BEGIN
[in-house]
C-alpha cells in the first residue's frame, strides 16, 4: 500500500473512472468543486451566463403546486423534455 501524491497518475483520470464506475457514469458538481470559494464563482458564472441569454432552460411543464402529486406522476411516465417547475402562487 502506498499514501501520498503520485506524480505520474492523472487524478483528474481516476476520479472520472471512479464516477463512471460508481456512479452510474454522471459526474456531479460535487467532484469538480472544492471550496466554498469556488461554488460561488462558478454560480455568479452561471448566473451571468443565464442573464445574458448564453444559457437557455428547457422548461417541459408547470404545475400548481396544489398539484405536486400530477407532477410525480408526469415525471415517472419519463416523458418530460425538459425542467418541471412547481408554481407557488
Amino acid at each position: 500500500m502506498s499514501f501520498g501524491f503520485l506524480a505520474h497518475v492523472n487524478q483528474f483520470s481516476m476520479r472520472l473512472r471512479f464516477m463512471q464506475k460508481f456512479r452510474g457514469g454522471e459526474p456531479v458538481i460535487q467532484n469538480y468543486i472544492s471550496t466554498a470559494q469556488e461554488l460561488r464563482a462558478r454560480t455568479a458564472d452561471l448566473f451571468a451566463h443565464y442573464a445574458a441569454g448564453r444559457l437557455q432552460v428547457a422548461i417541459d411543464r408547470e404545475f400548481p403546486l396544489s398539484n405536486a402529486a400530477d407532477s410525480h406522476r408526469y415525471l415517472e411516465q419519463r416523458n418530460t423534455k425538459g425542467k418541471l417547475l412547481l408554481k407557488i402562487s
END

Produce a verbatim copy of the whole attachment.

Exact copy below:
[in-house]
C-alpha cells in the first residue's frame, strides 16, 4: 500500500473512472468543486451566463403546486423534455 501524491497518475483520470464506475457514469458538481470559494464563482458564472441569454432552460411543464402529486406522476411516465417547475402562487 502506498499514501501520498503520485506524480505520474492523472487524478483528474481516476476520479472520472471512479464516477463512471460508481456512479452510474454522471459526474456531479460535487467532484469538480472544492471550496466554498469556488461554488460561488462558478454560480455568479452561471448566473451571468443565464442573464445574458448564453444559457437557455428547457422548461417541459408547470404545475400548481396544489398539484405536486400530477407532477410525480408526469415525471415517472419519463416523458418530460425538459425542467418541471412547481408554481407557488
Amino acid at each position: 500500500m502506498s499514501f501520498g501524491f503520485l506524480a505520474h497518475v492523472n487524478q483528474f483520470s481516476m476520479r472520472l473512472r471512479f464516477m463512471q464506475k460508481f456512479r452510474g457514469g454522471e459526474p456531479v458538481i460535487q467532484n469538480y468543486i472544492s471550496t466554498a470559494q469556488e461554488l460561488r464563482a462558478r454560480t455568479a458564472d452561471l448566473f451571468a451566463h443565464y442573464a445574458a441569454g448564453r444559457l437557455q432552460v428547457a422548461i417541459d411543464r408547470e404545475f400548481p403546486l396544489s398539484n405536486a402529486a400530477d407532477s410525480h406522476r408526469y415525471l415517472e411516465q419519463r416523458n418530460t423534455k425538459g425542467k418541471l417547475l412547481l408554481k407557488i402562487s